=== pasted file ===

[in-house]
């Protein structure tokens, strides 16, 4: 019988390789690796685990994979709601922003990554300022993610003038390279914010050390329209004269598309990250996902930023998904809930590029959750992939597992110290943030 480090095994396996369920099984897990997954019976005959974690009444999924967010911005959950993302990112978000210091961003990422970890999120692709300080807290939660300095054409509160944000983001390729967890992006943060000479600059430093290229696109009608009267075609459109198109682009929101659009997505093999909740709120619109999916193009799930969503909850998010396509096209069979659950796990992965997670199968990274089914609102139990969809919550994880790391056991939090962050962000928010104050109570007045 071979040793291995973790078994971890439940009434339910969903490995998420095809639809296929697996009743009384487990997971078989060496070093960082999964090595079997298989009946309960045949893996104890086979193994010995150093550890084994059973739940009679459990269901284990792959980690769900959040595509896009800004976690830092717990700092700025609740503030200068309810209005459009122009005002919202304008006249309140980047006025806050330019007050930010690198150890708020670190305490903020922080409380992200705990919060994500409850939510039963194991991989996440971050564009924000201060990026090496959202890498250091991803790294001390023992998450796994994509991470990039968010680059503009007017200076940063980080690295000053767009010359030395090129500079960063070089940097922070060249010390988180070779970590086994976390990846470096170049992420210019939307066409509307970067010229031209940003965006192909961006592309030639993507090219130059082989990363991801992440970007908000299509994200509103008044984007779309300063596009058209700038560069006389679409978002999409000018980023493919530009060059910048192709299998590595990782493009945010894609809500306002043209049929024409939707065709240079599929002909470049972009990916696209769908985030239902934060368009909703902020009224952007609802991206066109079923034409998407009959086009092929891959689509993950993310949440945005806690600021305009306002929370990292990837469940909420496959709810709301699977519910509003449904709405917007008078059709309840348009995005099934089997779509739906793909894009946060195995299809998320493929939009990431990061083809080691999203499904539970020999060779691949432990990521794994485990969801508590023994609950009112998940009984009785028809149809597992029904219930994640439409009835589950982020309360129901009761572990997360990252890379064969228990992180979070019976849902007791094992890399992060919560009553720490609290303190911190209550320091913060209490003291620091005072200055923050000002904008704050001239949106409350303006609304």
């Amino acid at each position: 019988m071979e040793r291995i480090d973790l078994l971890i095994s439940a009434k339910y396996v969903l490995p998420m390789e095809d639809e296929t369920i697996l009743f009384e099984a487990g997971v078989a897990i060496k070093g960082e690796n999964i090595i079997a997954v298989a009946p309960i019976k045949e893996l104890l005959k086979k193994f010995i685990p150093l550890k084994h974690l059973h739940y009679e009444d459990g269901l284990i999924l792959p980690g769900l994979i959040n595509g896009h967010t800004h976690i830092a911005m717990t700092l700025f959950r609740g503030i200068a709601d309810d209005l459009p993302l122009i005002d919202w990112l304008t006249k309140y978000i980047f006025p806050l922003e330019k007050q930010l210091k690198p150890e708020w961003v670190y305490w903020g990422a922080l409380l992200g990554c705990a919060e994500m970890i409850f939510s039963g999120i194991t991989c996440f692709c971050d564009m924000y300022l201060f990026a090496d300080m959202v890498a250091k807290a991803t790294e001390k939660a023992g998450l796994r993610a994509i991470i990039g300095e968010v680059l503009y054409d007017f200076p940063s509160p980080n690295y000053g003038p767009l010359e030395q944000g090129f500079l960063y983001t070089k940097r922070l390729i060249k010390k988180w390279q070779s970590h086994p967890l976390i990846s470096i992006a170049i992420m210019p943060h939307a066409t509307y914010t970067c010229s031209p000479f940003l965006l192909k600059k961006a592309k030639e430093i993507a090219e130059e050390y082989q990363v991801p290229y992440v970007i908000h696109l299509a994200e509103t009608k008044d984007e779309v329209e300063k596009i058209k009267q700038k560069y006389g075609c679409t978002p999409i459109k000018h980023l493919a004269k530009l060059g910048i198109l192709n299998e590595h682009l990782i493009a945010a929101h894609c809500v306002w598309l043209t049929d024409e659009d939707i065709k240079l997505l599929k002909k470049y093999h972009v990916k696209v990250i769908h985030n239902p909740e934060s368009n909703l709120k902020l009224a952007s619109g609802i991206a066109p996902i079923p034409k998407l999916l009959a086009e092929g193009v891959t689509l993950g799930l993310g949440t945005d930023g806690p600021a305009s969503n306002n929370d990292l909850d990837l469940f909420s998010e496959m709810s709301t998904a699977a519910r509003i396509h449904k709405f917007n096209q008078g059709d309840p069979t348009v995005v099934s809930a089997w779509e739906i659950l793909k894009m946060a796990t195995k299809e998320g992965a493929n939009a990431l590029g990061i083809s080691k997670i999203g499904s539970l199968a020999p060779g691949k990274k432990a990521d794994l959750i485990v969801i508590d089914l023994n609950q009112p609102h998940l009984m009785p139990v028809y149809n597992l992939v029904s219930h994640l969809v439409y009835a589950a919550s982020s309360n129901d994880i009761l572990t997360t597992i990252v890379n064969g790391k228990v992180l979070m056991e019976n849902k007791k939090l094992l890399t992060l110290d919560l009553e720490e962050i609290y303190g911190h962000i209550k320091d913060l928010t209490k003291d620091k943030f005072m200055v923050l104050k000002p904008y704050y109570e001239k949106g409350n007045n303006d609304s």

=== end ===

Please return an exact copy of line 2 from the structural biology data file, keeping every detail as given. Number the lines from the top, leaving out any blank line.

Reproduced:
């Protein structure tokens, strides 16, 4: 019988390789690796685990994979709601922003990554300022993610003038390279914010050390329209004269598309990250996902930023998904809930590029959750992939597992110290943030 480090095994396996369920099984897990997954019976005959974690009444999924967010911005959950993302990112978000210091961003990422970890999120692709300080807290939660300095054409509160944000983001390729967890992006943060000479600059430093290229696109009608009267075609459109198109682009929101659009997505093999909740709120619109999916193009799930969503909850998010396509096209069979659950796990992965997670199968990274089914609102139990969809919550994880790391056991939090962050962000928010104050109570007045 071979040793291995973790078994971890439940009434339910969903490995998420095809639809296929697996009743009384487990997971078989060496070093960082999964090595079997298989009946309960045949893996104890086979193994010995150093550890084994059973739940009679459990269901284990792959980690769900959040595509896009800004976690830092717990700092700025609740503030200068309810209005459009122009005002919202304008006249309140980047006025806050330019007050930010690198150890708020670190305490903020922080409380992200705990919060994500409850939510039963194991991989996440971050564009924000201060990026090496959202890498250091991803790294001390023992998450796994994509991470990039968010680059503009007017200076940063980080690295000053767009010359030395090129500079960063070089940097922070060249010390988180070779970590086994976390990846470096170049992420210019939307066409509307970067010229031209940003965006192909961006592309030639993507090219130059082989990363991801992440970007908000299509994200509103008044984007779309300063596009058209700038560069006389679409978002999409000018980023493919530009060059910048192709299998590595990782493009945010894609809500306002043209049929024409939707065709240079599929002909470049972009990916696209769908985030239902934060368009909703902020009224952007609802991206066109079923034409998407009959086009092929891959689509993950993310949440945005806690600021305009306002929370990292990837469940909420496959709810709301699977519910509003449904709405917007008078059709309840348009995005099934089997779509739906793909894009946060195995299809998320493929939009990431990061083809080691999203499904539970020999060779691949432990990521794994485990969801508590023994609950009112998940009984009785028809149809597992029904219930994640439409009835589950982020309360129901009761572990997360990252890379064969228990992180979070019976849902007791094992890399992060919560009553720490609290303190911190209550320091913060209490003291620091005072200055923050000002904008704050001239949106409350303006609304």